Certain milestones tend to give us pause, bringing us to a fork in the road that leads us to not only decide which path to take next but to reflect back on those we’ve chosen that have brought us to this point. Whether and to whom we might marry. Whether to have children, and if so, how many. Whether and when to retire. What focus we want our work to take, or do we want to put work first or family first. Where to live as family becomes so more important when grandchildren come into the equation and we look to who will be there for us when we need it and how we choose to spend our time each day, as those days are numbered.
I’m finding myself at one of these defining moments in the coming week, as I approach what I like to refer to as a “signature birthday” – my 70th. And you don’t need me to tell you how vastly different the world is now from 70 years ago, when gas cost 15 cents per gallon, India and Pakistan were just becoming independent nations, and “Miracle on 34th Street” made its debut.
But other than being divisible by 10, turning 70 is noteworthy in its announcement to the world that, even though my appearance and activity level may somewhat deny it, chronologically, I’m stepping into a new decade of aging, reminding me that there are others my age already being cared for by their adult children. And although my own children currently aren’t paying the slightest bit of attention to my level of cognitive or physical functioning, and thankfully I’m not suffering from many infirmities of aging, I imagine it’s only a matter of time until they do. I wonder what that first trigger might be that leads them to consult with each other about me. Increasing lapses in memory? Frailty? Hoarding? (Ok, I do have a pretty vast collection of glass art…)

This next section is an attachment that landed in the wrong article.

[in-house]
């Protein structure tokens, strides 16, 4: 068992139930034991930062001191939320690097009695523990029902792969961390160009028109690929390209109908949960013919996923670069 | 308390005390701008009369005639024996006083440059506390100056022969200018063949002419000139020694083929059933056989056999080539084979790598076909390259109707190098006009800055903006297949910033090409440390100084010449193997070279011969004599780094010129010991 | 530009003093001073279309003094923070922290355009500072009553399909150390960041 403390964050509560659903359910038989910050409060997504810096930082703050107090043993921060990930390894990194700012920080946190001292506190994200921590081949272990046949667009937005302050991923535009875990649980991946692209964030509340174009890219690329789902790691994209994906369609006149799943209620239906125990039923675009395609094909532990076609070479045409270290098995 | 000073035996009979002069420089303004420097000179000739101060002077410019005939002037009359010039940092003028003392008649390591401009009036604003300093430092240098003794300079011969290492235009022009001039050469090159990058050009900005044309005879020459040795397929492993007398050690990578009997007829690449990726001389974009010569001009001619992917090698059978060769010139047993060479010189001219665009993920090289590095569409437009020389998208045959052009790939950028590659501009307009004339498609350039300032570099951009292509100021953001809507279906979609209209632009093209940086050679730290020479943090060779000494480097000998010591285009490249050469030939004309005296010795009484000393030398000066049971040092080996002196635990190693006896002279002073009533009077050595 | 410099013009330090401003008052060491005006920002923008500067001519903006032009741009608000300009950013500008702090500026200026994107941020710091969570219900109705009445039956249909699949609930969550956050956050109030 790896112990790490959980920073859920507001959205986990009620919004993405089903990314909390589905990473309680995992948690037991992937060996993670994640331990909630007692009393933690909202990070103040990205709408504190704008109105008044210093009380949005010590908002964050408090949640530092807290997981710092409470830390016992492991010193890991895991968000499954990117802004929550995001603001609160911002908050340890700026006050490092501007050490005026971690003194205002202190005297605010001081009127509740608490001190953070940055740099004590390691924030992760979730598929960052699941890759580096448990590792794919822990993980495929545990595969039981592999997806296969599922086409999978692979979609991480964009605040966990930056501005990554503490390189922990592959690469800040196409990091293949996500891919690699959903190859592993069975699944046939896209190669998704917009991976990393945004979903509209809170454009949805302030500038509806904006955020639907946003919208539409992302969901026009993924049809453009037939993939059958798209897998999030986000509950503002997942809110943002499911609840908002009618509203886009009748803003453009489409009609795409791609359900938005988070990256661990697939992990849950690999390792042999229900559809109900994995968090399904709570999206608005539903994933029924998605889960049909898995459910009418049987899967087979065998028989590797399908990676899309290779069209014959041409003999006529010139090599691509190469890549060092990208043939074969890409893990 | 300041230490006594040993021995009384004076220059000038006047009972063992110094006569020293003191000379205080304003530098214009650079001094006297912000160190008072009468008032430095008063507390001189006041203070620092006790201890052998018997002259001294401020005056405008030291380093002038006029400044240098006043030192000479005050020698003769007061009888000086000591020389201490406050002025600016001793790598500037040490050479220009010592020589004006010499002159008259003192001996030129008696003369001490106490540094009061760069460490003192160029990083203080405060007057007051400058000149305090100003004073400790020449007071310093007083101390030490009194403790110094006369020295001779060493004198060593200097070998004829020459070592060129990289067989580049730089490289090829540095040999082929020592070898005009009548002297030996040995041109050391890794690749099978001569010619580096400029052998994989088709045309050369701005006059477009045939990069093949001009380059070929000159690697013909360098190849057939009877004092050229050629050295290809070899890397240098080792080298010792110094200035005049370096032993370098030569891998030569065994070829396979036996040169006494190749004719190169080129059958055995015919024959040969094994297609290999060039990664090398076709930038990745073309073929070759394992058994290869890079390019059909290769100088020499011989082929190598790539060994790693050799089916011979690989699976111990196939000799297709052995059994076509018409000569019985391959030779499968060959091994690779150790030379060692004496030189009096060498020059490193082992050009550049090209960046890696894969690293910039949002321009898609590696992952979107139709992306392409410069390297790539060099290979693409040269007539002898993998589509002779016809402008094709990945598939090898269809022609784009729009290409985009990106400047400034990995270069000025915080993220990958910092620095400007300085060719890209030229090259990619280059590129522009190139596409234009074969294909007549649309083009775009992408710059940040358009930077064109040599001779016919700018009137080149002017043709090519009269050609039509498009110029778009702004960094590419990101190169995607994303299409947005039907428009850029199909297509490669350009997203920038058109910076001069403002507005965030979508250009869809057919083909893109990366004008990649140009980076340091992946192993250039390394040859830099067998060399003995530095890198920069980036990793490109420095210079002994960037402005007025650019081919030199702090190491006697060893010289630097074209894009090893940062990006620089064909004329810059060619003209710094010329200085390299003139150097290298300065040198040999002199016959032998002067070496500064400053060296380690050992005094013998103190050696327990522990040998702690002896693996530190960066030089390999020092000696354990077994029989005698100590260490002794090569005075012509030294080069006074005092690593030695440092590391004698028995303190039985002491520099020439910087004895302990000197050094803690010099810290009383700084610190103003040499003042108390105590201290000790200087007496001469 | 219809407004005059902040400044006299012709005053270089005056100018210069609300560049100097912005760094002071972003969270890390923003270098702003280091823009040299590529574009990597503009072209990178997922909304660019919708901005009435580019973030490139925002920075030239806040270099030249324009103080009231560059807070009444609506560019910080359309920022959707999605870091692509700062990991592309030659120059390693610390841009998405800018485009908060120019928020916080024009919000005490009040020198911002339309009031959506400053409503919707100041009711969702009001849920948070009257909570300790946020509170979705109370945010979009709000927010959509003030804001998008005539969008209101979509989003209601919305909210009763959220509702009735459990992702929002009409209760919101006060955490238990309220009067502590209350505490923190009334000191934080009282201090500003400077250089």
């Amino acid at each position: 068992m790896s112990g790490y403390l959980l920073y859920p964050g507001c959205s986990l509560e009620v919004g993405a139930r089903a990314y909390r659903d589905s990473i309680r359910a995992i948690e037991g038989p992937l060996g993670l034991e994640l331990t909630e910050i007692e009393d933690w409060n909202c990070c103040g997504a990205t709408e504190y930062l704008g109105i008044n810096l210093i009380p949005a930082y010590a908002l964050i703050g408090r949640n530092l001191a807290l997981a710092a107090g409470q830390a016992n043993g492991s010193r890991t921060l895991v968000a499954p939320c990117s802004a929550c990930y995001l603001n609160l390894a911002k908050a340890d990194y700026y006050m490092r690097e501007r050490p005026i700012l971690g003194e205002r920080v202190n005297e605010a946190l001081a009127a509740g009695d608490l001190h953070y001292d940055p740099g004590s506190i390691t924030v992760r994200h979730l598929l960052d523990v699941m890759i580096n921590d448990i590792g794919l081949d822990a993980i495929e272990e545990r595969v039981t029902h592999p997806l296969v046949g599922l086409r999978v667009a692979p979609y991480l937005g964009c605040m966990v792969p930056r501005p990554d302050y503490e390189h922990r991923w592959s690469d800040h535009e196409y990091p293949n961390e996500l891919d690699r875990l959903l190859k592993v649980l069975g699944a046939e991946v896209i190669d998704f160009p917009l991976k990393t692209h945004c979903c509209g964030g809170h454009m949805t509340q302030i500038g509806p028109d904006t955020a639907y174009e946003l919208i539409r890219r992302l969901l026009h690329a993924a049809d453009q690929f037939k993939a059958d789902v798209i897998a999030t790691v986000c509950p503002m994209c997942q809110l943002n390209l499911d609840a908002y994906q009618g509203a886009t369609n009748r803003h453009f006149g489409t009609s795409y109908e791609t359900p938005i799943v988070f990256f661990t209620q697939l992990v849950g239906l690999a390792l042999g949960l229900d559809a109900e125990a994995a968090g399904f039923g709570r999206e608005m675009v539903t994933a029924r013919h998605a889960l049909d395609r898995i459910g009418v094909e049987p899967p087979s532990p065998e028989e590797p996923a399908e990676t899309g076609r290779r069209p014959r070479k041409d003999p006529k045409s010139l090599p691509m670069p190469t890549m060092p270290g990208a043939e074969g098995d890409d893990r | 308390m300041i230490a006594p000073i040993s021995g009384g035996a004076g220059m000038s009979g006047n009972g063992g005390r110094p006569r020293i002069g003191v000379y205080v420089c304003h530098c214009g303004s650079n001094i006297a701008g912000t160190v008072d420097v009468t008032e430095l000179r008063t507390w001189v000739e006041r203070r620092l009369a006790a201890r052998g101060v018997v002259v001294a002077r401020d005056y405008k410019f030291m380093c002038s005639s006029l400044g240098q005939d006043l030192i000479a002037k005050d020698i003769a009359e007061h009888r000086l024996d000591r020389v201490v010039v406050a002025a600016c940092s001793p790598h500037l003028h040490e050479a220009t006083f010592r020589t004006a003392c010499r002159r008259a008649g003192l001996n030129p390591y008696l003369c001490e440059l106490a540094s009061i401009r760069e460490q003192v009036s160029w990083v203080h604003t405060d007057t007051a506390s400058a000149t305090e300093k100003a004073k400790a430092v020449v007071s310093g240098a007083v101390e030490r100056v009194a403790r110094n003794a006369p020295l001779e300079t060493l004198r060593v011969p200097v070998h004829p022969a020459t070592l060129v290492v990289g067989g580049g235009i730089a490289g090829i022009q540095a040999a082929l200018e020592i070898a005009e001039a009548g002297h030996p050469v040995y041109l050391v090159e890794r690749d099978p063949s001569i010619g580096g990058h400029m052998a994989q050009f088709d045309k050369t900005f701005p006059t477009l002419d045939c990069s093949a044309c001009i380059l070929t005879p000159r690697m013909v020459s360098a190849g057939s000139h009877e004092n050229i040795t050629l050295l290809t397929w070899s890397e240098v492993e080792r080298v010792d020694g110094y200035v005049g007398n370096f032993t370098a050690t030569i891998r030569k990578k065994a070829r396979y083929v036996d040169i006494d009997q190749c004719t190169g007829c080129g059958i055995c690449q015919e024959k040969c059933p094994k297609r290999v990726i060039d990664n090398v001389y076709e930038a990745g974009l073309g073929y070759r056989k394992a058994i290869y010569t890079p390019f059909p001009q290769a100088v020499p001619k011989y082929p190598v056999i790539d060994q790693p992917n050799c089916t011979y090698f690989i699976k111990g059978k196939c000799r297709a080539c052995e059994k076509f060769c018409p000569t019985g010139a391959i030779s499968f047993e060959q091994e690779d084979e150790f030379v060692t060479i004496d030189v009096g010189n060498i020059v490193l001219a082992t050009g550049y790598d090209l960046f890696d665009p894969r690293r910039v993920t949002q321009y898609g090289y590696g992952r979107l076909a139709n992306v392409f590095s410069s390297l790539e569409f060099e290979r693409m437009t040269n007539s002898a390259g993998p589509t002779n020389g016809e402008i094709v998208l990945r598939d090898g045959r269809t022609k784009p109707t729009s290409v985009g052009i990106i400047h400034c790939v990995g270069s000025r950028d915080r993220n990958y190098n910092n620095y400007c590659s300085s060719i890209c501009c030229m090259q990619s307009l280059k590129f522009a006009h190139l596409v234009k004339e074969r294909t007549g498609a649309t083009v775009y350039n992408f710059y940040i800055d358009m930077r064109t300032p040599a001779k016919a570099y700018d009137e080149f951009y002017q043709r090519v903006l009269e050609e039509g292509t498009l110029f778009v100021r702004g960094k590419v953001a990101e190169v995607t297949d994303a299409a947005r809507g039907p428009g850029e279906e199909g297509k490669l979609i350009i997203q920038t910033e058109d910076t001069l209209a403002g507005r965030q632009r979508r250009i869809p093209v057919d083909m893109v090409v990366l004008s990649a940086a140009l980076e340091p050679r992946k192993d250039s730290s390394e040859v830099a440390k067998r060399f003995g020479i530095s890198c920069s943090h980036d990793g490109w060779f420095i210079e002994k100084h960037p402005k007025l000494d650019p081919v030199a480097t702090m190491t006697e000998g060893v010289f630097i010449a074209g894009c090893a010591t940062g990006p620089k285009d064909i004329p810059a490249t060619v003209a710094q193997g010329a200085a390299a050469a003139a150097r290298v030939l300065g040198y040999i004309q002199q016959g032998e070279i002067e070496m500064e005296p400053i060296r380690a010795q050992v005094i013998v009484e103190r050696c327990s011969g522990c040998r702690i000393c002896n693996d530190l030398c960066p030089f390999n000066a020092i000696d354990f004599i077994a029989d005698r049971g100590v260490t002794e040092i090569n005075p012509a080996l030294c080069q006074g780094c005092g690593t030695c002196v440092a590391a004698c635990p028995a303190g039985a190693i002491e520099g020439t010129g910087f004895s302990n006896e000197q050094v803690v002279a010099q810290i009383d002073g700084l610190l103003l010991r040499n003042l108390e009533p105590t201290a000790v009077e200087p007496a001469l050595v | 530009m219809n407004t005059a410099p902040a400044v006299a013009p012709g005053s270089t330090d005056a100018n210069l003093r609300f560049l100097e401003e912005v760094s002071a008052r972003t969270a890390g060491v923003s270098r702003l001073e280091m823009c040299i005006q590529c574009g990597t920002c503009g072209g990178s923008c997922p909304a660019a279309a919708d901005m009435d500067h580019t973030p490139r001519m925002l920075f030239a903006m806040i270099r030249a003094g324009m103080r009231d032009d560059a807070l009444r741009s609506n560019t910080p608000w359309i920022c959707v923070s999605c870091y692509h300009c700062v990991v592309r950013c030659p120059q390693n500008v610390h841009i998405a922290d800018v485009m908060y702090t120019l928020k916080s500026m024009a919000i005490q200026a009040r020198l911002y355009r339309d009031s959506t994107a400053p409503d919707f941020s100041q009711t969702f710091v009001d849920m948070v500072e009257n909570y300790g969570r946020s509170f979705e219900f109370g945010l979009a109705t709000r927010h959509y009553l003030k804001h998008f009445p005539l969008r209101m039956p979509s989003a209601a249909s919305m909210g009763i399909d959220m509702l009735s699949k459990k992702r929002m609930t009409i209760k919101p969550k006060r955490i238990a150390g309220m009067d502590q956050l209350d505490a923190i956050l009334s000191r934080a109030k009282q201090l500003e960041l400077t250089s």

Until that time, whenever it may be, I’m reminding myself of fellow septuagenarians who aspired to their greatest achievements later in life. And I find that idea inspiring. Like Norman Maclean, who penned “A River Runs Through It” at age 74. Or the brilliance of contemporary artist James Turrell (see his work at Crystal Bridges and Cheekwood), known in art circles for his out-of-the-box creativity. And Ernestine Shepherd, recipient of the Guinness World Record for World’s Oldest Performing Female Bodybuilder, who, in her late 70s, set a regimented schedule for herself to include a 10-mile run at 4 a.m., a nearly 2-hour workout at the gym at 8 a.m., and training classes at the gym for the rest of the day and night.
As with all the other significant events I’ve encountered in life, one thing I know for certain: I’m going to learn something new as I forge confidently into my 70s. I’m going to try new things, experience life to its fullest, continue working to help create a better home care industry for all who may need it, and continue to love enthusiastically.
Pay attention, as I’ll be sure to share the lessons learned with you as, hopefully, I will continue to reach other milestones and pause to reflect back on this one.